Phylogeny of Choanozoa, Apusozoa, and Other Protozoa and Early Eukaryote Megaevolution
- Cite this article as:
- Cavalier-Smith, T. & Chao, EY. J Mol Evol (2003) 56: 540. doi:10.1007/s00239-002-2424-z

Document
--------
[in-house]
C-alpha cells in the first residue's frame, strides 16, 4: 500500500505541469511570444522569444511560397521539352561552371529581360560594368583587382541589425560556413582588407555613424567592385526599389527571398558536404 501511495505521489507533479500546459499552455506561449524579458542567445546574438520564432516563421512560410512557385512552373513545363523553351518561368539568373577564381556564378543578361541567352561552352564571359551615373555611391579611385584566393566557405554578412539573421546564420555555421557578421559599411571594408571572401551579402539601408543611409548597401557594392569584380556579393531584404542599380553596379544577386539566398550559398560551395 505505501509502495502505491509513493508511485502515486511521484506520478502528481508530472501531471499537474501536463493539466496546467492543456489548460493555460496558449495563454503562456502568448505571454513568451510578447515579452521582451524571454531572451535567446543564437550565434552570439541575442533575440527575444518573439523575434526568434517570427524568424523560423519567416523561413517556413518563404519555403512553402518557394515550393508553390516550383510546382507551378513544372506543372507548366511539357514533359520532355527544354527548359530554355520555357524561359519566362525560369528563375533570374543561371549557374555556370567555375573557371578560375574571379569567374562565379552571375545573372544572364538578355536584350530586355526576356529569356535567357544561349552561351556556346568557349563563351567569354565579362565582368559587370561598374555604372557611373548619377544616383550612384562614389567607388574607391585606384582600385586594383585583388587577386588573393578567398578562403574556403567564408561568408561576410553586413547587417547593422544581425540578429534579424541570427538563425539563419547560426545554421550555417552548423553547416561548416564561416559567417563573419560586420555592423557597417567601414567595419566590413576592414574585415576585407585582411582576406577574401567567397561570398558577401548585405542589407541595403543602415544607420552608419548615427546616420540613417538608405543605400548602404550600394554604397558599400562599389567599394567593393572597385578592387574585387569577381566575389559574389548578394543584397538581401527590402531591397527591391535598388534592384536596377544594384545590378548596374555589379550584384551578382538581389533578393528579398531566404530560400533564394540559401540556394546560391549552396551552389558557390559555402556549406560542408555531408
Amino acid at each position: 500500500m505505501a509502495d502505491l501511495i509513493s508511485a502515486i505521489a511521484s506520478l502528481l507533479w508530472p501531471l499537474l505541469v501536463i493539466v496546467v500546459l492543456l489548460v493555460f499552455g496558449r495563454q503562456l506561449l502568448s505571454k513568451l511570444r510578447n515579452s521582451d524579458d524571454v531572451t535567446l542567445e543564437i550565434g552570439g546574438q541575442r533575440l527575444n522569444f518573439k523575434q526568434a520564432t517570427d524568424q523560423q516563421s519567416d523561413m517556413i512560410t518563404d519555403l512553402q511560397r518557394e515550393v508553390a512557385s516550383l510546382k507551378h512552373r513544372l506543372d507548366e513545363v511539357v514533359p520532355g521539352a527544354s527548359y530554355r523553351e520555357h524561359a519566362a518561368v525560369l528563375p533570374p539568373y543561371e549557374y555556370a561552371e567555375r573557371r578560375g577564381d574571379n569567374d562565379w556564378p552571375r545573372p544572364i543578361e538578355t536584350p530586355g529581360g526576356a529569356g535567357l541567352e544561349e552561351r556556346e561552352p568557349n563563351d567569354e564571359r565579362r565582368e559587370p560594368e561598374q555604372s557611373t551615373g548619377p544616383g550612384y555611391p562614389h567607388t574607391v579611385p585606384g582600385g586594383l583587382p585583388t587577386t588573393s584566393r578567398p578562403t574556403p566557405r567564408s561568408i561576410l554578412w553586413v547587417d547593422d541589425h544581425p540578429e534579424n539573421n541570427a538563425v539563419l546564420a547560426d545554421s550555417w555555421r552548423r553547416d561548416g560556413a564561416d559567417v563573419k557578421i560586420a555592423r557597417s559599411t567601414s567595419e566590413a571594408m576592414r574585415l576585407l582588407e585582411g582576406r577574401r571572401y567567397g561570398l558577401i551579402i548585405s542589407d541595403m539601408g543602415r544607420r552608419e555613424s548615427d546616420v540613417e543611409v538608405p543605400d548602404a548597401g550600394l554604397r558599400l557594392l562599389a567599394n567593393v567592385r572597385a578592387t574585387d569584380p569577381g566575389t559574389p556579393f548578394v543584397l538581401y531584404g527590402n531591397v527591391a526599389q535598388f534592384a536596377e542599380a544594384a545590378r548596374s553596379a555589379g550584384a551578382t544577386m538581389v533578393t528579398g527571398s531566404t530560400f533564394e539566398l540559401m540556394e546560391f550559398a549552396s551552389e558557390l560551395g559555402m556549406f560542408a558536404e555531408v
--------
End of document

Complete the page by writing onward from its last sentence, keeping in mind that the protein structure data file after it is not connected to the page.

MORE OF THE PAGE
The primary diversification of eukaryotes involved protozoa, especially zooflagellates—flagellate protozoa without plastids. Understanding the origins of the higher eukaryotic kingdoms (two purely heterotrophic, Animalia and Fungi, and two primarily photosynthetic, Plantae and Chromista) depends on clarifying evolutionary relationships among the phyla of the ancestral kingdom Protozoa. We therefore sequenced 18S rRNA genes from 10 strains from the protozoan phyla Choanozoa and Apusozoa. Eukaryote diversity is encompassed by three early-radiating, arguably monophyletic groups: Amoebozoa, opisthokonts, and bikonts. Our taxon-rich rRNA phylogeny for eukaryotes allowing for intersite rate variation strongly supports the opisthokont clade (animals, Choanozoa, Fungi). It agrees with the view that Choanozoa are sisters of or ancestral to animals and reveals a novel nonflagellate choanozoan lineage, Ministeriida, sister either to choanoflagellates, traditionally considered animal ancestors, or to animals. Maximum likelihood trees suggest that within animals Placozoa are derived from medusozoan Cnidaria (we therefore place Placozoa as a class within subphylum Medusozoa of the Cnidaria) and hexactinellid sponges evolved from demosponges. The bikont and amoebozoan radiations are both very ill resolved. Bikonts comprise the kingdoms Plantae and Chromista and three major protozoan groups: alveolates, excavates, and Rhizaria. Our analysis weakly suggests that Apusozoa, represented by Ancyromonas and the apusomonads (Apusomonas and the highly diverse and much more ancient genus Amastigomonas, from which it evolved), are not closely related to other Rhizaria and may be the most divergent bikont lineages. Although Ancyromonas and apusomonads appear deeply divergent in 18S rRNA trees, the trees neither refute nor support the monophyly of Apusozoa. The bikont phylum Cercozoa weakly but consistently appears as sister to Retaria (Foraminifera; Radiolaria), together forming a hitherto largely unrecognized major protozoan assemblage (core Rhizaria) in the eukaryote tree. Both 18S rRNA sequence trees and a rare deletion show that nonciliate haplosporidian and paramyxid parasites of shellfish (together comprising the Ascetosporea) are not two separate phyla, as often thought, but part of the Cercozoa, and may be related to the plant-parasitic plasmodiophorids and phagomyxids, which were originally the only parasites included in the Cercozoa. We discuss rRNA trees in relation to other evidence concerning the basal diversification and root of the eukaryotic tree and argue that bikonts and opisthokonts, at least, are holophyletic. Amoebozoa and bikonts may be sisters—jointly called anterokonts, as they ancestrally had an anterior cilium, not a posterior one like opisthokonts; this contrasting ciliary orientation may reflect a primary divergence in feeding mode of the first eukaryotes. Anterokonts also differ from opisthokonts in sterol biosynthesis (cycloartenol versus lanosterol pathway), major exoskeletal polymers (cellulose versus chitin), and mitochondrial cristae (ancestrally tubular not flat), possibly also primary divergences.